Out of all things, our invitation for men to believe in Christ should be crystal clear. The one who believes Jesus through His promise has eternal life. What are we all so scared about? Preach the death, burial, resurrection, and deity of Christ. I do! Preach the teachings and miracles of Christ, I do! Preach other things that are contained in the gospel. I do. But when we get to the time of invitation, let us be clear and specific, entreating men to believe specifically that they have eternal life by simply taking Christ at His word. This guards against confusion and ambiguity in our invitations, and give men and women the essential basis for certain assurance of eternal life.
It was because of the grand and unique nature of the miracles that Jesus did that the disciples believed in Him as the Christ, the Guarantor of eternal life to the believer (see John 2:11).
The teaching ministry of Jesus was one of authority; He did not speak as the scribes did. His messages were unlike any that the crowds had heard. Coupled with His miracles, men and women were persuaded as to Christ's claim that the believer in Christ has eternal life.
Then Jesus said to the twelve, "Do you also want to go away?" But Simon Peter answered Him, "Lord, to whom shall we go? You have the words of eternal life."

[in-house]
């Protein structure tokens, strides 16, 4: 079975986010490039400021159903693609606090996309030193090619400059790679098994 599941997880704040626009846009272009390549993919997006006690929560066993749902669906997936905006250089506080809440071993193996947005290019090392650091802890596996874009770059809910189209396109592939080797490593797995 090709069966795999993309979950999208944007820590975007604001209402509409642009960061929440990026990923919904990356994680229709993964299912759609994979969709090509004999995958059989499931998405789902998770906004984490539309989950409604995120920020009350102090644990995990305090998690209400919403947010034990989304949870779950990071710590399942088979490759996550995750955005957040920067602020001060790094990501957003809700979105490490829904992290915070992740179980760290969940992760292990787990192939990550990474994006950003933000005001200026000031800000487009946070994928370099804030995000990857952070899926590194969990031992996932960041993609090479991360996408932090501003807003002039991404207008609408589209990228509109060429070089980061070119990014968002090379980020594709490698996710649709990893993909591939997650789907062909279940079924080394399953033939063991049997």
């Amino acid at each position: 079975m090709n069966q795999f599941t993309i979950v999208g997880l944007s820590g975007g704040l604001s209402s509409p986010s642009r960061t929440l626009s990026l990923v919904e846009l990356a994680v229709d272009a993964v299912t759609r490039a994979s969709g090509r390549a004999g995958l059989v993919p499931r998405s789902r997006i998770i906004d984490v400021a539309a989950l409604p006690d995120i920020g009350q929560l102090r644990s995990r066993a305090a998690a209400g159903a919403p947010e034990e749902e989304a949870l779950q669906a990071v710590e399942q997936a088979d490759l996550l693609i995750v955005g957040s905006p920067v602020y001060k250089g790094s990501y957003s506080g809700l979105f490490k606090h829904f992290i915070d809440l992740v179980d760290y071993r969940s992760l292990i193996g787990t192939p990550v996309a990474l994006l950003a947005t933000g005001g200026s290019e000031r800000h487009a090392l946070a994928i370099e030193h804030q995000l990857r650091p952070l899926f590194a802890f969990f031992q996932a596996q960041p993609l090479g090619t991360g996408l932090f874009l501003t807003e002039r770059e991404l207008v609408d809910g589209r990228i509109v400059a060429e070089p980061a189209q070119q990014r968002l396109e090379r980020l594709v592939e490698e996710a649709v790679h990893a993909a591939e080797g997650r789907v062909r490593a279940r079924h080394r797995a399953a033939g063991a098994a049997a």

Readers of Unashamed of Grace, Jesus has the words of eternal life! He did from His very anointing as the Messiah at His baptism, and He still does. The content of His saving message has not changed, though how He may be presented has.
He is not only the authoritative teacher and miracle worker who, as the Christ, offers eternal life to all who simply take Him at His word in His promise.
He is the authoritative teacher, miracle worker, and the crucified and risen Lord who, as the Christ, offers eternal life to all who simply take Him at His word in His promise.
Jesus is the one who has the words of eternal life. The core of this message has never changed. The one who believes into Him for eternal life has it, regardless, as in the case of the disciples, if they understand Him as God or not, as crucified for their sins or not, or as risen, and/or what level of understanding they have in each of these areas.
It is efforts as Tom Stegall, Duluth, and Lou Martuneac that seek to invalidate the simple exercise of faith into Christ that really does bring eternal life. Unless one initials at each successive step of their "checklist evangelism" and understands each of those doctrinal bullets in the full understanding that they would require of them, they would relegate them to the Lake of Fire.